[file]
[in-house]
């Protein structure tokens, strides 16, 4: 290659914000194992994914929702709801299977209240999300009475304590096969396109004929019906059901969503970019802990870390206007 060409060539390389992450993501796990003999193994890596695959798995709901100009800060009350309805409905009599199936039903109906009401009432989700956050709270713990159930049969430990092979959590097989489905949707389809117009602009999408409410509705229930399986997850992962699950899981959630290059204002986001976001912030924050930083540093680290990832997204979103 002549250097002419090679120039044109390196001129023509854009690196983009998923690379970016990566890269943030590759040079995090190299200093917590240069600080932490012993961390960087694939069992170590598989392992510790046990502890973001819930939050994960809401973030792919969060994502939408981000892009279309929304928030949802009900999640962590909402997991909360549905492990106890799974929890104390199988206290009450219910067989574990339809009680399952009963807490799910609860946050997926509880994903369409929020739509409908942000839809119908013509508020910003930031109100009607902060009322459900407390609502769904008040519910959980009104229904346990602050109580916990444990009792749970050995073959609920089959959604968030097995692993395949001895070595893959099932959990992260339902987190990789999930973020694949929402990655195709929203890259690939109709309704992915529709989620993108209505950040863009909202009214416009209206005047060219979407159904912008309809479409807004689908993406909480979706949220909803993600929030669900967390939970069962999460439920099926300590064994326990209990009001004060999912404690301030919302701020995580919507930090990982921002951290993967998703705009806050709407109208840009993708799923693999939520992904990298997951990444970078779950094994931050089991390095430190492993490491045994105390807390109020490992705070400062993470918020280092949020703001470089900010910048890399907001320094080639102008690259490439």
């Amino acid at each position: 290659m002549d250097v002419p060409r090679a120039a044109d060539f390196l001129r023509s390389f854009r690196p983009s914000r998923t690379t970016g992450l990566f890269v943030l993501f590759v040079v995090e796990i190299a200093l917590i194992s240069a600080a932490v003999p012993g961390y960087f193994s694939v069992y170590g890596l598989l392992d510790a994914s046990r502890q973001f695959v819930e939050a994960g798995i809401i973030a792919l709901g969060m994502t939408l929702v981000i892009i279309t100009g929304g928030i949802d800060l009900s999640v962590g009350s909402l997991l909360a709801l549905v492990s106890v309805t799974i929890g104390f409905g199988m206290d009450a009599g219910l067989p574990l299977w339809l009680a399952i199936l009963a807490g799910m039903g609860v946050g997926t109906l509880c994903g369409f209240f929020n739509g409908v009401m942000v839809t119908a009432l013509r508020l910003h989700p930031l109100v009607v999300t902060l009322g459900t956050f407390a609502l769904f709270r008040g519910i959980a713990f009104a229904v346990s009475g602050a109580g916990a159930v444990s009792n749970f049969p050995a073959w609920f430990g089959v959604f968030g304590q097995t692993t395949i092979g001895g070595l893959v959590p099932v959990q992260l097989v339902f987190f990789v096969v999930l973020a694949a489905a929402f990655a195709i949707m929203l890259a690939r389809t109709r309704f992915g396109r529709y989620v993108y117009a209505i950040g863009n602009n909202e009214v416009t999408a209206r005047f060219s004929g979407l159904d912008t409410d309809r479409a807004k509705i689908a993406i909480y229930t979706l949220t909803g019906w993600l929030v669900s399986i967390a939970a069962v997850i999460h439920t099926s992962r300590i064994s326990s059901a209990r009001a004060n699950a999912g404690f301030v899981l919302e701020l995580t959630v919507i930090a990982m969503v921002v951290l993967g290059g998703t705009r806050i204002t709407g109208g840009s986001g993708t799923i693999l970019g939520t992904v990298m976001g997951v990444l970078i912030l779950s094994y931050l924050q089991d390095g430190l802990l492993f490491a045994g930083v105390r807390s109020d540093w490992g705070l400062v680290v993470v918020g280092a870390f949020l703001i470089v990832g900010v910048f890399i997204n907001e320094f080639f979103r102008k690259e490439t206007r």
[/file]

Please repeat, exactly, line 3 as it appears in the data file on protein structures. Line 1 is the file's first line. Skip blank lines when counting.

């Amino acid at each position: 290659m002549d250097v002419p060409r090679a120039a044109d060539f390196l001129r023509s390389f854009r690196p983009s914000r998923t690379t970016g992450l990566f890269v943030l993501f590759v040079v995090e796990i190299a200093l917590i194992s240069a600080a932490v003999p012993g961390y960087f193994s694939v069992y170590g890596l598989l392992d510790a994914s046990r502890q973001f695959v819930e939050a994960g798995i809401i973030a792919l709901g969060m994502t939408l929702v981000i892009i279309t100009g929304g928030i949802d800060l009900s999640v962590g009350s909402l997991l909360a709801l549905v492990s106890v309805t799974i929890g104390f409905g199988m206290d009450a009599g219910l067989p574990l299977w339809l009680a399952i199936l009963a807490g799910m039903g609860v946050g997926t109906l509880c994903g369409f209240f929020n739509g409908v009401m942000v839809t119908a009432l013509r508020l910003h989700p930031l109100v009607v999300t902060l009322g459900t956050f407390a609502l769904f709270r008040g519910i959980a713990f009104a229904v346990s009475g602050a109580g916990a159930v444990s009792n749970f049969p050995a073959w609920f430990g089959v959604f968030g304590q097995t692993t395949i092979g001895g070595l893959v959590p099932v959990q992260l097989v339902f987190f990789v096969v999930l973020a694949a489905a929402f990655a195709i949707m929203l890259a690939r389809t109709r309704f992915g396109r529709y989620v993108y117009a209505i950040g863009n602009n909202e009214v416009t999408a209206r005047f060219s004929g979407l159904d912008t409410d309809r479409a807004k509705i689908a993406i909480y229930t979706l949220t909803g019906w993600l929030v669900s399986i967390a939970a069962v997850i999460h439920t099926s992962r300590i064994s326990s059901a209990r009001a004060n699950a999912g404690f301030v899981l919302e701020l995580t959630v919507i930090a990982m969503v921002v951290l993967g290059g998703t705009r806050i204002t709407g109208g840009s986001g993708t799923i693999l970019g939520t992904v990298m976001g997951v990444l970078i912030l779950s094994y931050l924050q089991d390095g430190l802990l492993f490491a045994g930083v105390r807390s109020d540093w490992g705070l400062v680290v993470v918020g280092a870390f949020l703001i470089v990832g900010v910048f890399i997204n907001e320094f080639f979103r102008k690259e490439t206007r």